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Realign Conflicts

The family is the first place that we learn about conflicts of interest.  Fathers and mothers relentlessly press children to behave in approved ways, though there is an evolving resistance that may throw parents and others off-balance.  Interests and feelings press us to get along with adults, but as children, we also endeavor to satisfy our own needs in our own way.  Similarly, as we grow up we evolve our own way of resolving the many conflicts of interest that arise throughout life.  Most of us have developed response patterns that work for us and are rarely uncomfortable.   People with responsible positions, like corporate executives or heads of government departments and agencies or of health and educational organizations give high priority to the needs of the hierarchies they lead and also may try to accommodate the needs of others that to some degree conflict.  Those who rise to the top with success after success are among the most assured that the priority and decision-making methods that they have evolved are just right for them.

They are so comfortable with their methods that they think that “conflicts of interest” are not a problem for them.  It does not occur to them that occasionally some particular resolution of such a conflict by their normal methods will cause them to miss the opportunity for a better alternative.  While the public may not notice such failures, on rare occasions it does.  The leaders may then pay a severe price -- loss of office, loss of opportunity to achieve high office again, or public disgrace. 

Each of the Solutions is an opportunity for interventions that is missed by mainstream leaders because in their comfort with conflicts-of-interest they are not aware of the high price society pays for tolerating such conflicts or, if aware, are not in a position to ameliorate the situation with a systemic point of view.

The Solutions, for example, can re-align the parties involved in a way that eliminates major conflicts-of-interest.  Such conflicts cannot be eliminated by the players themselves acting inside the system.  The conflicts treated in the social innovation Solutions include

  1. The conflict of interest of elected officials between satisfying their campaign contributors and doing what the public wants. 

  2. The conflict of media between important, interesting, and truthful product (articles, stories, or programs) and losing advertising because such product does not provide a comfortable background for the themes of desired ad messages. 

  3. The conflict of major corporations that profit more from deals which are more hurtful or less beneficial to their competitors than to themselves.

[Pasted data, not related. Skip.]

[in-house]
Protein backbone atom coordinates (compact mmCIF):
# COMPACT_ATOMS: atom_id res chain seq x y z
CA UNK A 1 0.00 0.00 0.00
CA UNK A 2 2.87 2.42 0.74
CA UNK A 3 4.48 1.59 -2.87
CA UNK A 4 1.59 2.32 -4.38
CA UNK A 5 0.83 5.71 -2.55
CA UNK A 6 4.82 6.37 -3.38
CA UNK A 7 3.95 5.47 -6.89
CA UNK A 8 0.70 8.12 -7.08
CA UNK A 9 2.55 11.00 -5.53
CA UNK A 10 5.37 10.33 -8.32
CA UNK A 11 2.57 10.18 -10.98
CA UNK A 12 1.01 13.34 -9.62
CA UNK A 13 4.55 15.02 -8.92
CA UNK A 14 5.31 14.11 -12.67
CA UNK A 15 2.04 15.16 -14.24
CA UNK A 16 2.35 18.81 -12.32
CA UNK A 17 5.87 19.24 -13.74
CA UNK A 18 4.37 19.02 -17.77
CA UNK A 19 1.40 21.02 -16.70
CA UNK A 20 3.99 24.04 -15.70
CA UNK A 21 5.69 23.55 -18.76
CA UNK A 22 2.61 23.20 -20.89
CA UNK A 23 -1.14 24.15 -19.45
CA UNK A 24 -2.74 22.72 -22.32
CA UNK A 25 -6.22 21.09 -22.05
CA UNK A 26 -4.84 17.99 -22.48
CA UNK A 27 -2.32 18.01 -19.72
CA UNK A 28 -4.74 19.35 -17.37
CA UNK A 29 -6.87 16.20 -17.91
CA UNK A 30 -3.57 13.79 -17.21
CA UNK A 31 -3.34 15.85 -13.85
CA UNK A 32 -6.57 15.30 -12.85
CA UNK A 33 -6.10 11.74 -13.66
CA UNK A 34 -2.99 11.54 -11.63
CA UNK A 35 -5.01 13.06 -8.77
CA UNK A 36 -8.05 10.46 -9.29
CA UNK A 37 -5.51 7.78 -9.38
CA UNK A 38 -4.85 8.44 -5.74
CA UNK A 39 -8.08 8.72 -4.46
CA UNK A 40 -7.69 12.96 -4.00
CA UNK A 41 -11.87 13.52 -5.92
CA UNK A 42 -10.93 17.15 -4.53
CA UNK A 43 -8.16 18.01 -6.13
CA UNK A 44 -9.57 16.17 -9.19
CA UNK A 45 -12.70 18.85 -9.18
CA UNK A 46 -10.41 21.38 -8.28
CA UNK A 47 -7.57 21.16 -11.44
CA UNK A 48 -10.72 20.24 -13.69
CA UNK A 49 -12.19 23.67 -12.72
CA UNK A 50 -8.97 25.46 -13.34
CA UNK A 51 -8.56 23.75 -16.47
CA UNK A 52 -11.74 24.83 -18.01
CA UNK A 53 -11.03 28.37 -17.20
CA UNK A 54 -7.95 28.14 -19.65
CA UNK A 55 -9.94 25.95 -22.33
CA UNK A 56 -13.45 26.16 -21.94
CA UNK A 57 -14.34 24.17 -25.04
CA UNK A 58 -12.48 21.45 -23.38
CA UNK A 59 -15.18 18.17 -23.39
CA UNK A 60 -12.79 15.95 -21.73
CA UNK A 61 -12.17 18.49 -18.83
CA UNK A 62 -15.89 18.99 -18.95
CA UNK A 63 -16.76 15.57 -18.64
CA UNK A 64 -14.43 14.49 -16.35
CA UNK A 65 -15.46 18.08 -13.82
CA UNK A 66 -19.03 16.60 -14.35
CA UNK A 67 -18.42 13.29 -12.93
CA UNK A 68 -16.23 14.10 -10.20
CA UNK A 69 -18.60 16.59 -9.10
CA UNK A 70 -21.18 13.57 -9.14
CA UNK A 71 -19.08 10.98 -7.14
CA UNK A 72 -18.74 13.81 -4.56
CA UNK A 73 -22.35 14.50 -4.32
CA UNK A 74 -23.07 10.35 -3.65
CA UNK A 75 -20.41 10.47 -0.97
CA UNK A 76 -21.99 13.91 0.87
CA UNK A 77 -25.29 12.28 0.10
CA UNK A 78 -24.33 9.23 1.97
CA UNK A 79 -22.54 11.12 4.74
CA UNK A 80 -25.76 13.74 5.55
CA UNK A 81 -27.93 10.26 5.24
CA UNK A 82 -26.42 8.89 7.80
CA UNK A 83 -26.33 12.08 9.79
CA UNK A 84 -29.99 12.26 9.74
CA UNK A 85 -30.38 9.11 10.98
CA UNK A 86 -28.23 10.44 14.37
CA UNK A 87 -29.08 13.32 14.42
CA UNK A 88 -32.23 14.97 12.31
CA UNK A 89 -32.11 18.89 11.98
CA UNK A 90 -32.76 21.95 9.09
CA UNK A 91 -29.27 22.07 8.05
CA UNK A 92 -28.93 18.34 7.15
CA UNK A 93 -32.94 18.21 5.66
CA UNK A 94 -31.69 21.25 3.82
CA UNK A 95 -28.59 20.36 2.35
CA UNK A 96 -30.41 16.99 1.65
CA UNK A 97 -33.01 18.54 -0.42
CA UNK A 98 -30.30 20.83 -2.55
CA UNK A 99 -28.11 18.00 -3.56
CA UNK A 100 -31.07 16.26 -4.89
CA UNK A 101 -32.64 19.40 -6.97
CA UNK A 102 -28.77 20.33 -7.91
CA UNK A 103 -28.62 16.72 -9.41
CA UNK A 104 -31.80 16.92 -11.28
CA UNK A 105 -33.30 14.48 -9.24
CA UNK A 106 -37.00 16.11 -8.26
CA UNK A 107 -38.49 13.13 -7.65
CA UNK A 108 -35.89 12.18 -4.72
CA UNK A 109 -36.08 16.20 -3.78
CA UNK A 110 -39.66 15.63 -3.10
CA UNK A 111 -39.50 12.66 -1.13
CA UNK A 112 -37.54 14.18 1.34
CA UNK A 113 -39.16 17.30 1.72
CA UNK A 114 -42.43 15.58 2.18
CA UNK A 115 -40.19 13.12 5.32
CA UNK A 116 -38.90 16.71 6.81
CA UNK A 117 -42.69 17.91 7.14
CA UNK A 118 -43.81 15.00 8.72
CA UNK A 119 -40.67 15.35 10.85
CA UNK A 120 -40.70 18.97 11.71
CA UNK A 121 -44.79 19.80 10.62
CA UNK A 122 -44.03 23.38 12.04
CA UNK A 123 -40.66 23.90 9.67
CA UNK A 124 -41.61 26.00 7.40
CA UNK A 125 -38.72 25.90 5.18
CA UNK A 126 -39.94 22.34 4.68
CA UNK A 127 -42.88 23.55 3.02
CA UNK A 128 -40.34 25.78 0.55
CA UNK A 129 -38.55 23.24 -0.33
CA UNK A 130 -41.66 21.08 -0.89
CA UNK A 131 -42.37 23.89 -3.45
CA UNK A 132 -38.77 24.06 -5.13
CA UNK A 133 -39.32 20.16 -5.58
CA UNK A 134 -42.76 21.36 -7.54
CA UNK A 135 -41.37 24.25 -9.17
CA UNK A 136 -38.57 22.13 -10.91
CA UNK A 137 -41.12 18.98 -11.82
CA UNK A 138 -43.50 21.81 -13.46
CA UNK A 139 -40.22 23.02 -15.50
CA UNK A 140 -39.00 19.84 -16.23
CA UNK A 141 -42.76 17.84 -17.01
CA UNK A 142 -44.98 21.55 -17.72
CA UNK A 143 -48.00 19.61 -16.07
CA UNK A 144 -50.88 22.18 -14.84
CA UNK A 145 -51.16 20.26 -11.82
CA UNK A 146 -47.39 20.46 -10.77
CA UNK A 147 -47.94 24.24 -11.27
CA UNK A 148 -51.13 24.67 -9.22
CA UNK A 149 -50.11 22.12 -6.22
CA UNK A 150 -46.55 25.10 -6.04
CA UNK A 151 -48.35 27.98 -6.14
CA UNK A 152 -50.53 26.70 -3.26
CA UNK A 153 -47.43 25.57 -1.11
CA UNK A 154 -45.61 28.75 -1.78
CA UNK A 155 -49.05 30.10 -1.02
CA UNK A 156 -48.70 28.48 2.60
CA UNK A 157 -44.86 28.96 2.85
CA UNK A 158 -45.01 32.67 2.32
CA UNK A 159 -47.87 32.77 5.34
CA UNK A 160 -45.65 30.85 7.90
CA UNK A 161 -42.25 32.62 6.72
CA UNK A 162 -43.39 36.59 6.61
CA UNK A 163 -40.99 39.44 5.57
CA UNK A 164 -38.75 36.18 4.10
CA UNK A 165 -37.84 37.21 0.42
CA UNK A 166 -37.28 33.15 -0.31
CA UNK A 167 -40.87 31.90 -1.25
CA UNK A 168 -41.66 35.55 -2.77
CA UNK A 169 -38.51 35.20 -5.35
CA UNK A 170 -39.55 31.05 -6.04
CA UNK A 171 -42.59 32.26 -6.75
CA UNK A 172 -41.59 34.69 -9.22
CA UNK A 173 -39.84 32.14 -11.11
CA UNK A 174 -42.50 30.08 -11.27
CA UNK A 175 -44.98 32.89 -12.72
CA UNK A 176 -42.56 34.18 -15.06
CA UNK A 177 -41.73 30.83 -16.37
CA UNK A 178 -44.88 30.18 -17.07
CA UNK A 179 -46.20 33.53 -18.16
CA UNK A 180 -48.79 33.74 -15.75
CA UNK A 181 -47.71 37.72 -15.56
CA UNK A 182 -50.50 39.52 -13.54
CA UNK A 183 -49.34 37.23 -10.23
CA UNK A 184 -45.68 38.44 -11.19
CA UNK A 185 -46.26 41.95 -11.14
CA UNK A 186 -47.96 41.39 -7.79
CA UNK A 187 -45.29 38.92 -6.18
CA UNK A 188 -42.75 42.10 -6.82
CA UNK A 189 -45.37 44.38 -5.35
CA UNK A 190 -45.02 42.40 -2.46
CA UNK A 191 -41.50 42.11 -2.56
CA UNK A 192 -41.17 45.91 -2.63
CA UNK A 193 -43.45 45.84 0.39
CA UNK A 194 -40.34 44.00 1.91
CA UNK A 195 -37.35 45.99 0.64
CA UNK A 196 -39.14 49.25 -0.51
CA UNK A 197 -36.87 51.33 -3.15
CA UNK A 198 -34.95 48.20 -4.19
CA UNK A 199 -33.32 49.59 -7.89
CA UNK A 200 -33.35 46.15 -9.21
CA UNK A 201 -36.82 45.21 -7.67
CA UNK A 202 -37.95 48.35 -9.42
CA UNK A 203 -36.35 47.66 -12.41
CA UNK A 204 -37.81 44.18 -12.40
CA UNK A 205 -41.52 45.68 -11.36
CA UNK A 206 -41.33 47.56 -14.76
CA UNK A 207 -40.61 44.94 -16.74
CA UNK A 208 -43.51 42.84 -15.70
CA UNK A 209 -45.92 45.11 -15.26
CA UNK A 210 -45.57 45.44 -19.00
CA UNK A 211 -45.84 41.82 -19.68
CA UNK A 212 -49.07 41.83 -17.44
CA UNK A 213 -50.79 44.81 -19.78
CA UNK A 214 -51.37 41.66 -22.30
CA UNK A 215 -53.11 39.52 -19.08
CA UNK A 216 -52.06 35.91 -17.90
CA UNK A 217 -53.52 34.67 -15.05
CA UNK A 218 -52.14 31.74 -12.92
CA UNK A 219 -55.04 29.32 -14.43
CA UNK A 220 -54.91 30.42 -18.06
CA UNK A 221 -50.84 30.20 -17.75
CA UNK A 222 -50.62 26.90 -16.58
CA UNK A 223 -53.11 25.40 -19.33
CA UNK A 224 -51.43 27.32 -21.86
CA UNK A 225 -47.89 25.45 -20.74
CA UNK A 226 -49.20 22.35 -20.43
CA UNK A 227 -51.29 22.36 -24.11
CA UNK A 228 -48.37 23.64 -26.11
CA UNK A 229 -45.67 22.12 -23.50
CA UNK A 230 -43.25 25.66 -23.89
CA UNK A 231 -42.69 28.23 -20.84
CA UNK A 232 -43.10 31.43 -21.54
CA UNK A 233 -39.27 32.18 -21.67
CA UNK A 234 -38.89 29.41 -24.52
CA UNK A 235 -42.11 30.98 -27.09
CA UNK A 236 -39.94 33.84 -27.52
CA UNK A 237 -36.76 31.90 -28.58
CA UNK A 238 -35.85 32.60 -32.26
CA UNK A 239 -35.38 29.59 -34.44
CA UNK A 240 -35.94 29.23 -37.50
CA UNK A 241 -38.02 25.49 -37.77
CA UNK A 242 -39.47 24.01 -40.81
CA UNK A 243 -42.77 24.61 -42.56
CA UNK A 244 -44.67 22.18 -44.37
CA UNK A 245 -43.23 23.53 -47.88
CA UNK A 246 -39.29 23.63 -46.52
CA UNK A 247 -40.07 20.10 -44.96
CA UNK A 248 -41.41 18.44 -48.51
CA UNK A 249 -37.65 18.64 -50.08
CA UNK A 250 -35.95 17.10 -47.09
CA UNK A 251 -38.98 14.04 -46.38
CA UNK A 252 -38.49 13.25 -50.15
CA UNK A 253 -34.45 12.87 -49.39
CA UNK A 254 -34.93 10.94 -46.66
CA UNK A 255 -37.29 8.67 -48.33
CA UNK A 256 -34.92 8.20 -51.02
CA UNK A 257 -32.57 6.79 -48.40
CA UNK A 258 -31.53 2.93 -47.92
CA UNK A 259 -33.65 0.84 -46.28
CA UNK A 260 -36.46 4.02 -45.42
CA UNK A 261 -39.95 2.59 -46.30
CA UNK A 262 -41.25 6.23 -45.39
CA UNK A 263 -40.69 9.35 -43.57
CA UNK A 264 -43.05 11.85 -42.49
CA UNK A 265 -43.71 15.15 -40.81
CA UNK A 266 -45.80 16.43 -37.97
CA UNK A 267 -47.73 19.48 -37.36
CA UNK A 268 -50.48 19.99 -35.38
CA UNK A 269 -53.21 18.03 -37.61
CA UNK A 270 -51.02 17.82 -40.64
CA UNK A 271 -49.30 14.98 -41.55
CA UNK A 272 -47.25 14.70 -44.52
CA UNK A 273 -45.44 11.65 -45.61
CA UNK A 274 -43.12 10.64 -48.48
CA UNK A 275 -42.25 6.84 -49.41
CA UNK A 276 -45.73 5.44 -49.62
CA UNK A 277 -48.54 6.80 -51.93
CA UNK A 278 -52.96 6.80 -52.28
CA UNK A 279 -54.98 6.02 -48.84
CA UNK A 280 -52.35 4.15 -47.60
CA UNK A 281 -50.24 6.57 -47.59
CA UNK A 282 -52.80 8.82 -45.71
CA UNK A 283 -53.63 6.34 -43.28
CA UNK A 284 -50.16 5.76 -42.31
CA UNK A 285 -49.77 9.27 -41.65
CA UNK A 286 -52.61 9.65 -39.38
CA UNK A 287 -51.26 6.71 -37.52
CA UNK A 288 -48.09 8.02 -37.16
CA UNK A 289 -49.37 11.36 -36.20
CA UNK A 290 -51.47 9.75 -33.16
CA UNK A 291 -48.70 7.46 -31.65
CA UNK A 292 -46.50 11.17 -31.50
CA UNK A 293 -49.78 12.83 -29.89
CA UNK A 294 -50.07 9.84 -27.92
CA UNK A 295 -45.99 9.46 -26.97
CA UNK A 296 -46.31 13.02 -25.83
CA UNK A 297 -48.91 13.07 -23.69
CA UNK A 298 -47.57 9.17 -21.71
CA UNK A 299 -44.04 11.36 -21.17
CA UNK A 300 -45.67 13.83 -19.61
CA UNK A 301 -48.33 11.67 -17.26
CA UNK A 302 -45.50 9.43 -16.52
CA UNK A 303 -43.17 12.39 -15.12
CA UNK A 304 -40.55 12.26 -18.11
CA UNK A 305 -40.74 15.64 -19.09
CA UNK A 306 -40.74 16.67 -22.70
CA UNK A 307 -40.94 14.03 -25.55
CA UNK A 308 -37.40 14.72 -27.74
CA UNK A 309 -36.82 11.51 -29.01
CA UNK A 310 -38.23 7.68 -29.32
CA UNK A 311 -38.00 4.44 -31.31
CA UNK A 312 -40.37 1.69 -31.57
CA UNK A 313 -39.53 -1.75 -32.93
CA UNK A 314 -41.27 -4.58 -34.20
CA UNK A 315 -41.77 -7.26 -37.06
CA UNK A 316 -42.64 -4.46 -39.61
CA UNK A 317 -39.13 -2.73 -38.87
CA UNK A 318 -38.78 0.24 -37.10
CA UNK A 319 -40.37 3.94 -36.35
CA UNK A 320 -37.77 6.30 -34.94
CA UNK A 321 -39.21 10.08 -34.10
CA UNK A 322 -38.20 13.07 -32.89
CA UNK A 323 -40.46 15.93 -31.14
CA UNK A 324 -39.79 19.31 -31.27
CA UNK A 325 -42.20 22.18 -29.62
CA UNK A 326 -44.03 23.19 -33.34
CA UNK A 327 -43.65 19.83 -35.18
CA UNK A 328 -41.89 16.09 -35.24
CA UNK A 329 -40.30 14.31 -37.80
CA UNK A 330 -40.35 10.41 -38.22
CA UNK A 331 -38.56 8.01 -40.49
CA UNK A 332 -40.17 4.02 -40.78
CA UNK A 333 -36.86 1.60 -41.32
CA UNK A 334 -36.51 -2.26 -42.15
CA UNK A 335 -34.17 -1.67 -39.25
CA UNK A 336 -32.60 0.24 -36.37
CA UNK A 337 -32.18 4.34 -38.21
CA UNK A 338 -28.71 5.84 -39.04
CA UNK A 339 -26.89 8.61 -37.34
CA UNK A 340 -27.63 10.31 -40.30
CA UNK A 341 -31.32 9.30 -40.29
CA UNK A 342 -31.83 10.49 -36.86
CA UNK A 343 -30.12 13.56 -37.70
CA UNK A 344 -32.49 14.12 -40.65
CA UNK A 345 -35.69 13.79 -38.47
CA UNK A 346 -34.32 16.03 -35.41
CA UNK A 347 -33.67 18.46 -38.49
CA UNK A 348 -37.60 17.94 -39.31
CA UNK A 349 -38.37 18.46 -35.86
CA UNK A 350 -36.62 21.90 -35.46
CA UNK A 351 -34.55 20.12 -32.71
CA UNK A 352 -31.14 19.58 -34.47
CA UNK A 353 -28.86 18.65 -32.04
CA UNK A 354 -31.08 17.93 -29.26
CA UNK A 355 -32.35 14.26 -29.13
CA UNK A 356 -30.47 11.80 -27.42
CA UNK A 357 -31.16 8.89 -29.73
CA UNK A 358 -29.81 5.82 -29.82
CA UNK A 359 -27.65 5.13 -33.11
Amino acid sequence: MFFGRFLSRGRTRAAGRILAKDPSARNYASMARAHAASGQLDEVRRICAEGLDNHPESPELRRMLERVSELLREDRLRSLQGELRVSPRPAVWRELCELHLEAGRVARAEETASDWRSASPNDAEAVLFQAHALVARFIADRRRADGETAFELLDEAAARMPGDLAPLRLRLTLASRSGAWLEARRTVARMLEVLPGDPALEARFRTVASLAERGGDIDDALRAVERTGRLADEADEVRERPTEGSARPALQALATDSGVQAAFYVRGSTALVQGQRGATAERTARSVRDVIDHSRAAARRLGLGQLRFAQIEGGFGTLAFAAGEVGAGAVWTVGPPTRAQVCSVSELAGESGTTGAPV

4. Marketplaces that are market-maker-blocked by those who compete in the marketplace both as marketmakers and as agents for customers. 

  5. The conflict of natural monopolies between serving existing customers and enticing new customers when they strive to achieve dominant market-share. 

  6. The conflict of elected officials between running fair, accurate, low-cost elections and favoring incumbents by election and registration rules, oversight, and funding. 

  7.  The conflict of companies in an industry such as the financial industry between increasing their own profits and serving customers by helping them with financial gains. 

  8. The conflict of members of key professions like law, economics, management consulting, and medicine between helping their clients, customers, or patients and locking their clients, customers, and patients into long term profitable working relationships producing profits more beneficial to themselves.

  9. The conflict between countries that pursue their own interests and ignore the interests of other countries or seek agreements more beneficial to themselves than to other countries. 

  10. The willingness for individuals and companies to maximize short term profits (or market-share and longer term profits) to work in an area where there are few standards, slight legal requirements/enforcement, little reliable official oversight, and/or an inactive or corrupt criminal justice system rather than working in another area or attempting to ameliorate the situation systemically. 

Social innovators who have a fine ear for conflicts-of-interest and a willingness to read, study, discuss, and think hard about how to overcome them with arrangements that are better for all involved then also have a very useful talent and a good background for social innovation.  A well-balanced social innovation team needs not only at least one good networker as we see in networking, but also entrepreneur-innovators well versed in the causes and cures for conflicts-of-interest throughout society.

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